Beet Kvass with “WHEY… Less Salt” Recipe

Beet Kvass with “WHEY… Less Salt” Recipe

Beet Kvass with “WHEY… Less Salt” Recipe

9 Comments

‘Google’ the word “Beet Kvass” and you will find hundreds of very salty recipes.

People often comment that our Beet Kvass tastes better than the one they made at home.

So now we will share our secret-  USE LESS SALT!

Use good quality salt as well.  Himalayan salt crystals (above right) are mineral rich, and packed with healing benefits, unlike refined table salt which is mildly toxic to the body.

Salt is traditionally used in ferments and pickles as a preservative to help inhibit growth bad bacteria.   This allows the lactobacilli to grow and acidify the ferment, excluding contaminating bacteria.  The trick in making a low salt kvass is adding fresh shredded ginger and more whey to the mix.  Please don’t try this at home unless you can remember, “MORE WHEY, LESS SALT!”  The extra whey will give your kvass a jump-start so that the cultures grow and produce lactic acid faster.  It is very important, whenever you are fermenting anything, to be as sterile as possible… especially if you are using less salt!  You will want to clean your jars well and use sanitizer such as hydrogen peroxide or GSE, or a dishwasher is best if you have one.

freshly made kefir whey

 Whey is a powerful source of concentrated probiotic cultures.  This is not the same thing as whey protein that people put in their smoothies to beef up their workout.  Whey has been made for generations, and mostly comes as a byproduct of the cheese industry, but not all whey is the same.  Cheese whey has specific cultures and your kvass could taste very cheesy and even “bloom” on top with floating chunks depending on what type of cheese whey you are using.

Yogurt whey made from non-homogenized yogurt makes pretty good kvass as well, but the mother ship of all kvass comes from kefir whey, which has a more diverse array of beneficial microrganisms.  The easiest method of making kefir whey is to buy the kefir from the store and pass it through a coffee filter.  The clear liquid that drips from the bottom is the whey, and left in the filter is yummy probiotic cream cheese!  We like to use Green Valley Organics, or Redwood Hill Farm kefir for this.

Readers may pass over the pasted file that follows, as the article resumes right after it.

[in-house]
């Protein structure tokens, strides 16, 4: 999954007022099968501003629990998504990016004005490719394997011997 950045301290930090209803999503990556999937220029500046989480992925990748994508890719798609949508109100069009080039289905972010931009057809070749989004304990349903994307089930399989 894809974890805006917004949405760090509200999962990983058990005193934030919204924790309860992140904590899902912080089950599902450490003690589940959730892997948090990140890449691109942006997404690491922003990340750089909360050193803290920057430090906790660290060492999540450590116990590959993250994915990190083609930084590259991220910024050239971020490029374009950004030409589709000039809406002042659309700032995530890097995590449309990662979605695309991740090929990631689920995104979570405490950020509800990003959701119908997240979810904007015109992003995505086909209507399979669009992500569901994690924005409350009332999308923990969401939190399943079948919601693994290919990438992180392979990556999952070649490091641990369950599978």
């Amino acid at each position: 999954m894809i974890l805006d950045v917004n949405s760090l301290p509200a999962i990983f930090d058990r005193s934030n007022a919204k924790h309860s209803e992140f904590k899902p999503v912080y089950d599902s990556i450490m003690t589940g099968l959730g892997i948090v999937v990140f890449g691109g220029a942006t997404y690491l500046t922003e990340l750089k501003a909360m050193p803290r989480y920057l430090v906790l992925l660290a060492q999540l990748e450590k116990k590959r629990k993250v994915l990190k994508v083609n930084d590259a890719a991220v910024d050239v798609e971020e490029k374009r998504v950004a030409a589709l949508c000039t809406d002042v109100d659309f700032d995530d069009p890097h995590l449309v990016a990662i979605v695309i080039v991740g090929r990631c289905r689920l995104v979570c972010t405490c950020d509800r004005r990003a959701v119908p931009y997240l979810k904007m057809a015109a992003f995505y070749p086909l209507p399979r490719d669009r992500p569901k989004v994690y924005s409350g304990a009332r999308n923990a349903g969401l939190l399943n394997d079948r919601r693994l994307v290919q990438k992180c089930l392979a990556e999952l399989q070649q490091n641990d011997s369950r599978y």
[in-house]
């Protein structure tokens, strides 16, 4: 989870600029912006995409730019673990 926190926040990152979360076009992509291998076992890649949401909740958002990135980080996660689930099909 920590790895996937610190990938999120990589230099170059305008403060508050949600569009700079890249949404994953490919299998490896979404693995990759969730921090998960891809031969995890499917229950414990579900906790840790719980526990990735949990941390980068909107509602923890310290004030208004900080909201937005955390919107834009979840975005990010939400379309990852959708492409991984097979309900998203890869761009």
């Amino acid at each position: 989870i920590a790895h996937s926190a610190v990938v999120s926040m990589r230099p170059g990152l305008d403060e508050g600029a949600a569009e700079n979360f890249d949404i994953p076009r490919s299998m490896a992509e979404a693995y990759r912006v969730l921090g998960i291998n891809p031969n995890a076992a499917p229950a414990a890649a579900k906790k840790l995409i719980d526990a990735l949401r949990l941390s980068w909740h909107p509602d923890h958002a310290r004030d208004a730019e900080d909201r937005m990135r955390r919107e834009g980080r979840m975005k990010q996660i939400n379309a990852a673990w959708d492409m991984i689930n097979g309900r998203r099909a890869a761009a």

passing kefir through a coffee filter to make the clear whey that drips to the bottom of the jar

Whey from homemade kefir is really the best and some strains of kefir cultures contain a symbiosis of beneficial yeast and bacteria that are perfect for human gut health.  I once taught a workshop on kvass and kefir making and I promoted the cultures from the Caucasus mountains of Russia.   One of the attendees was a woman who had been struggling with candida for years and she could not get rid of her candida overgrowth even though she had been on the candida diet (ate absolutely no sugar [not even fruit] for two years).

There is a particular culture of dairy kefir, the same one that I was making kefir with, once considered sacred by the inhabitants of the Caucasus Mountains of Russia.  It has the power to crowd out candida and other non-beneficial yeasts and fungus, etc.  that make a home in our gut, and thus, restores intestinal health.

these brain-like, sacred kefir grains can be purchased from multiple sources on the internet, or locally through Organic Pastures raw dai

So she gave it a try and in a few months her test showed her candida was stabilized without having to be on a sugar free diet!  A few companies like Organic Pastures sell this healing strain of kefir culture, and you can mail-order right from their website to produce your own amazing probiotic dairy kefir at a very low cost in comparison to what is in the store.

 

Low Salt Beet Kvass Recipe

the sweeter the beet, the better the kvass

1. Clean, peel and chop up 3-4 medium sized beets into 1/2 inch cubes and fill the bottom of a half gallon mason jar with the beets.

2.  Add 2-4 tablespoons fresh shredded ginger.

3.  Add 1/2 cup whey and 1 tsp. salt (see photo above with the red coffee filter basket)

4.  Fill jar with purified water, leaving an inch of space at the top.

5.  Ferment in a dark cabinet for 3-5 days, until rich an tingly!